No sooner had the melatonin kicked in did I awake to my phone ringing. It was my friend asking to be picked up from the airport. They weren’t letting planes off the ground, something about the World Trade Center? Whatever that was. Sigh…wine, pout (quietly to myself), “Ok, I’ll be there as soon as I can…”

    I got back in the car, in my pajamas, and drove back to the airport, we’re in Seattle btw. I got most of the way there when traffic hit a near standstill. I finally reached my exit only to have a flagger direct traffic, including my vehicle, away from the airport with no explanation and no alternative. At the time, I was terribly unfamiliar with that part of Seattle, it’s not even Seattle anymore down that far south. I soon found myself utterly lost. I had managed to get into a lane I couldn’t get back out of that shot me out onto another highway heading in I didn’t know which direction. Every exit was another highway. I was getting further and further away, and I had no way to reach my friend, as I’d left my cell phone at home in my groggy and resentful rush to get back to the airport.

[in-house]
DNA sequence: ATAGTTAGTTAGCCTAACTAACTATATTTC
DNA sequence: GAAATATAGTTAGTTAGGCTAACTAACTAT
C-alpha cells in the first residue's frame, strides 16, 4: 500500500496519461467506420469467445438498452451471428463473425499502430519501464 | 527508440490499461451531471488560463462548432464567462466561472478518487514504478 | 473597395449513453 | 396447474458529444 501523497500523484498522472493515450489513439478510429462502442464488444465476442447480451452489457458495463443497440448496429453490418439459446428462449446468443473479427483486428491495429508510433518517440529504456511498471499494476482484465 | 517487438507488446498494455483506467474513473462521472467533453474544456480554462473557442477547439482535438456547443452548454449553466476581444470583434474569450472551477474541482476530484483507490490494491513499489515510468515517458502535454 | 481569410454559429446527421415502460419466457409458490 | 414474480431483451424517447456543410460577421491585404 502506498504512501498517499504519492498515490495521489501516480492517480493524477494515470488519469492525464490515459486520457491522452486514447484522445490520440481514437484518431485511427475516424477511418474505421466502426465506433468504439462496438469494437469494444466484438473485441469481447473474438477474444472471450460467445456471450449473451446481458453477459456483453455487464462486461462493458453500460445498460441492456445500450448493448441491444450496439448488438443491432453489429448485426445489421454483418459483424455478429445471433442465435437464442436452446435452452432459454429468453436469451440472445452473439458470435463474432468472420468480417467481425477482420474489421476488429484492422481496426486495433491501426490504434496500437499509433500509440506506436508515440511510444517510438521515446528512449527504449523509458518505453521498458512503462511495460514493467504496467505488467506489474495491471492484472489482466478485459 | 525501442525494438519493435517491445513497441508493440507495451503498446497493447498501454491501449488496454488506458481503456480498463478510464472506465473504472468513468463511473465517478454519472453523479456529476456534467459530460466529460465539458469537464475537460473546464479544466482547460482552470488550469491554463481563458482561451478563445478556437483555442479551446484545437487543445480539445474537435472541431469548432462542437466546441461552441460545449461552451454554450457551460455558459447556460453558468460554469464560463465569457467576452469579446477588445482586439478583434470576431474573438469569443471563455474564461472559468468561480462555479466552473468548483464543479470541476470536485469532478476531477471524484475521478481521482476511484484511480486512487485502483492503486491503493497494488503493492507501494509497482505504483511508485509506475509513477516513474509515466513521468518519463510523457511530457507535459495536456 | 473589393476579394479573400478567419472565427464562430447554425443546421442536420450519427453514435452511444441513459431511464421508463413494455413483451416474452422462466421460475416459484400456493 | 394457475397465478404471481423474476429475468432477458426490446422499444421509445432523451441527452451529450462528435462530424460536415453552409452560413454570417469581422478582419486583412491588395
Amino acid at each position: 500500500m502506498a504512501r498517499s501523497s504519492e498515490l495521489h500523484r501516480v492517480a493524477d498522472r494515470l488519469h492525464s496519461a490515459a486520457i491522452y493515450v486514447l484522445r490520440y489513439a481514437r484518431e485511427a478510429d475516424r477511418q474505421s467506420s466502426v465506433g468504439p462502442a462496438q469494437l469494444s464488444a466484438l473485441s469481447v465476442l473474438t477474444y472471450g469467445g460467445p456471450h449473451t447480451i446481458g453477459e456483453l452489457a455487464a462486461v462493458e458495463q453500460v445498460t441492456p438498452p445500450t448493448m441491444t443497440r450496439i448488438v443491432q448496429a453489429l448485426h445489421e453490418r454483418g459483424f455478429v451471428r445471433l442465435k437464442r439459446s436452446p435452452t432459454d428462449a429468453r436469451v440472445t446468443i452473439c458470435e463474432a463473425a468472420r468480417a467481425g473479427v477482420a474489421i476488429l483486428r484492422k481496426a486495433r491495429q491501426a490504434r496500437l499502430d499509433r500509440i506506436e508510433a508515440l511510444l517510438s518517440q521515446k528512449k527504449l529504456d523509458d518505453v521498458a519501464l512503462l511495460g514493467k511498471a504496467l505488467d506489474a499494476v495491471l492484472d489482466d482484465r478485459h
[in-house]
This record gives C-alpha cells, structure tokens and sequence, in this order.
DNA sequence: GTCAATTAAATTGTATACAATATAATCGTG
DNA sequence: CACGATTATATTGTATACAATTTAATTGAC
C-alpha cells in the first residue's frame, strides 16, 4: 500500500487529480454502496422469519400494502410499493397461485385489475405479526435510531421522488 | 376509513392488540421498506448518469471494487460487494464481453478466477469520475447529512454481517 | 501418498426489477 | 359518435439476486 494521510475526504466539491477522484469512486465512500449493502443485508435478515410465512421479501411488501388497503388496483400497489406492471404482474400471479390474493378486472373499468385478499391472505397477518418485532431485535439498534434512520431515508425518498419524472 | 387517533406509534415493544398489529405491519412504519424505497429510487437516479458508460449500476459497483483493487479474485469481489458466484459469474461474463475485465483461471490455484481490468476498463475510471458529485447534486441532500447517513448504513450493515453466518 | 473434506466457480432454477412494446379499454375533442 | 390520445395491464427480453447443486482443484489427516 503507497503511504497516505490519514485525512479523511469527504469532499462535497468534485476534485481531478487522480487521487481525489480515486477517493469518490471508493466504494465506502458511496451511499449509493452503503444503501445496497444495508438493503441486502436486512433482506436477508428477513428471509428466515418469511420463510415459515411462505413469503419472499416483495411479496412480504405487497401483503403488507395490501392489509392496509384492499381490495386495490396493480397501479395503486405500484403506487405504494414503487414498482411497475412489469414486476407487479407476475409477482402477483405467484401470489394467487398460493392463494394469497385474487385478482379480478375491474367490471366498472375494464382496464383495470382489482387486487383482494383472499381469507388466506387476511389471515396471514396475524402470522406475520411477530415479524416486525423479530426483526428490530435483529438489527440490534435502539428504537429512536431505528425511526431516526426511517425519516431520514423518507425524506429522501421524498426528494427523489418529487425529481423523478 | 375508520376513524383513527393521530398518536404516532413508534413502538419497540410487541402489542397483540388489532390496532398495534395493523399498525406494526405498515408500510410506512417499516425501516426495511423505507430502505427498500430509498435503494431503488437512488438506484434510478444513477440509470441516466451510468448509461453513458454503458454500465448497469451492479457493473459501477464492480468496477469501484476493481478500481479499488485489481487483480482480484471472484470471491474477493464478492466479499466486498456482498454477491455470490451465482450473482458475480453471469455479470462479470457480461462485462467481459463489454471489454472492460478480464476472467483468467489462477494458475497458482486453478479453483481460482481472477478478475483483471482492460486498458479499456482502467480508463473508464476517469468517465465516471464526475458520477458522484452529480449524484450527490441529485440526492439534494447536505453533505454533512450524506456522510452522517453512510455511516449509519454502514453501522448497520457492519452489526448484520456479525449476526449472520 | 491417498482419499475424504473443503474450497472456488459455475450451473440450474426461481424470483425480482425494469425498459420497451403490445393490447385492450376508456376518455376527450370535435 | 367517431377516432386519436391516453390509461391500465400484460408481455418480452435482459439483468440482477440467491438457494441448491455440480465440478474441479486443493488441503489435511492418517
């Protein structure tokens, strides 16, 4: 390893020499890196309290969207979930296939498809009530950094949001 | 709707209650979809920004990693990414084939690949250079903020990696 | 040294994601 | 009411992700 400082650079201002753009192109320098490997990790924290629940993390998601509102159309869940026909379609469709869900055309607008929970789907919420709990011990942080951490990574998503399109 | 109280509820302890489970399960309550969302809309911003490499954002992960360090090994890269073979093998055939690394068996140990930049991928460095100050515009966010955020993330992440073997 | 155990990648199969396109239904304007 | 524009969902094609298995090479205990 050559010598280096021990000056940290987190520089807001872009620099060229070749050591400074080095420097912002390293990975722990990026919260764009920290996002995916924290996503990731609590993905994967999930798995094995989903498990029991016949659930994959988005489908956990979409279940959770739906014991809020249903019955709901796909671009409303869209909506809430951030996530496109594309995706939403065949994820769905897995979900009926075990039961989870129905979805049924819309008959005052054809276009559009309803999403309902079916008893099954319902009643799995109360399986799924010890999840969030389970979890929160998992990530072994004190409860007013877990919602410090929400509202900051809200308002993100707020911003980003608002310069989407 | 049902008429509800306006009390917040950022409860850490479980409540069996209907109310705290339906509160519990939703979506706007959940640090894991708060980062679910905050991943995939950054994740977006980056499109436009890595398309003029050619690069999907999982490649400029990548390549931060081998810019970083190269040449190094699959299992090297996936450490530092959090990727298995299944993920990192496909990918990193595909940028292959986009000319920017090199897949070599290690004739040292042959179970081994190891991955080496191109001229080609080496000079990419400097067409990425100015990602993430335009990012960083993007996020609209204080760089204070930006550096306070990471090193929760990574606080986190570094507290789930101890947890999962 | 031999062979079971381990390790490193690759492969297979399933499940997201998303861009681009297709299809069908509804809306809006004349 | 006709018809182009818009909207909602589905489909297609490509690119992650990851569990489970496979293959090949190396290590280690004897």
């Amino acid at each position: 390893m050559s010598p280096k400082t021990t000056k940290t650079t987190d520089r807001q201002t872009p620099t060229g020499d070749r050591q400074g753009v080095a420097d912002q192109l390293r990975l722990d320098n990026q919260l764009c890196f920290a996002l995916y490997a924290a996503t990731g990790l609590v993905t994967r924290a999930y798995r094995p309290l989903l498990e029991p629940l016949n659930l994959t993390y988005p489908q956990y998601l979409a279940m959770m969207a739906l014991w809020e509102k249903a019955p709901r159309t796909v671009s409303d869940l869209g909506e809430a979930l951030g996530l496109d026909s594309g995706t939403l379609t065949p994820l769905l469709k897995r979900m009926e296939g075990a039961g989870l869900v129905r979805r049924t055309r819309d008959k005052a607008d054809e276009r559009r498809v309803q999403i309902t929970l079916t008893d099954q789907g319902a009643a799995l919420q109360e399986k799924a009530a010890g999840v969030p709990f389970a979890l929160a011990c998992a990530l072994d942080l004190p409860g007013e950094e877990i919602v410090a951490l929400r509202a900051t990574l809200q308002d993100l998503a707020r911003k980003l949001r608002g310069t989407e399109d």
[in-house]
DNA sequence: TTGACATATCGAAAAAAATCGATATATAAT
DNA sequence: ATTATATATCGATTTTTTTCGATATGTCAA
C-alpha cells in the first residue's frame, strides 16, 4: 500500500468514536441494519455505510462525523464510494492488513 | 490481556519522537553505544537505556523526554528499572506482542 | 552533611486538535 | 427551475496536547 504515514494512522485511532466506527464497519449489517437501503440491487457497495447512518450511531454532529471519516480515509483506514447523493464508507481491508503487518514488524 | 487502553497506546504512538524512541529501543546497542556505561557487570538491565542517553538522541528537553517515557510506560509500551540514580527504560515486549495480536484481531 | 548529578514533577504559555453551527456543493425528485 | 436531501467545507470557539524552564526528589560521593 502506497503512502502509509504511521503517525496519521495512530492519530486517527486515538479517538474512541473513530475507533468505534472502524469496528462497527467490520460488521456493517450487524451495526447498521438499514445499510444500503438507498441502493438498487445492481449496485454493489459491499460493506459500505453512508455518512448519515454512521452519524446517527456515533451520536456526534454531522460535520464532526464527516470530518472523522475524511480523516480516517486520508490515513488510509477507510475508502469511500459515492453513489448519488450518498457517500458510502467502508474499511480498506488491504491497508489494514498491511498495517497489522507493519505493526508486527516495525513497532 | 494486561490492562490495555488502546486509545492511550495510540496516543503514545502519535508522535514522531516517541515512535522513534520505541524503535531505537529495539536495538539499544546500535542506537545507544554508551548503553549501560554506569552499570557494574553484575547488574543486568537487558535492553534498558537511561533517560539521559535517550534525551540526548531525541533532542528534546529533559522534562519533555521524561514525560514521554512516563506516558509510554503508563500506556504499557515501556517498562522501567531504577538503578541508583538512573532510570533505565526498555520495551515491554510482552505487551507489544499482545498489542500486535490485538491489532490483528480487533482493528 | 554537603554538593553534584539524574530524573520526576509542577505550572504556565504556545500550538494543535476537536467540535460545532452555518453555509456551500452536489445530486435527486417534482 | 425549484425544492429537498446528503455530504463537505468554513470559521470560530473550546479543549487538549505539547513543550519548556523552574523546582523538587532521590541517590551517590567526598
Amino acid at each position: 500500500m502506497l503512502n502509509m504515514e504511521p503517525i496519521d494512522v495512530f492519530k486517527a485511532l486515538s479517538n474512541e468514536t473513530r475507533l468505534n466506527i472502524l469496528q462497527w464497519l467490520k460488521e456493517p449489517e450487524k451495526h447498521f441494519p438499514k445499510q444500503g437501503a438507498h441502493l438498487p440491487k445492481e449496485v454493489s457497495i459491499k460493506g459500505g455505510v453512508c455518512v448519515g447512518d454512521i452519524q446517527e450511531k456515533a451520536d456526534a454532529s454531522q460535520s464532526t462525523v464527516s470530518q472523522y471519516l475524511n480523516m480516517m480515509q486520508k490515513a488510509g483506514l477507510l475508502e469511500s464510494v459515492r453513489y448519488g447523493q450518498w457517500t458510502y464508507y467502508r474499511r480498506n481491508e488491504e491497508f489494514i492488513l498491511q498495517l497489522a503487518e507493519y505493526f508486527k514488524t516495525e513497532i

By now, I had turned on the radio to see if I could find out more about what was going on. It seemed really strange that you couldn’t even drive into the airport and that they weren’t letting planes take off. It must have been something major. I got nervous, but nearly as much as when I started flipping through the channels and just about every one of them was talking about planes flying into the World Trade Center. I still had no idea what this place was, but soon deduced that it was a building, no, two buildings, and the planes, commercial flights? My stomach was in my chest. I thought, this is it, America managed to avoid war on its own soil for so long, since what, Pearl Harbor? Even then, the mainland, when was the mainland ever attacked by another country? I couldn’t think of a time in my review of my history classes at school (which, btw, I retained very little knowledge from).

    I was absolutely terrified. I was lost. I kept looking over my steering wheel at the sky above wondering if jets, fighter or commercial, were heading into the city, getting ready to bomb us or fly into downtown Seattle like a scene out of Final Destination. I was really starting to panic. I was alone, new to driving around in the city. I knew Tina was waiting for me and would have no way of knowing what it was like trying to get TO the airport. I didn’t even know where she would be waiting for me if I did get there. I was worried about her. What if there are terrorists at the airport? Maybe they have it on lockdown and are holding people hostage…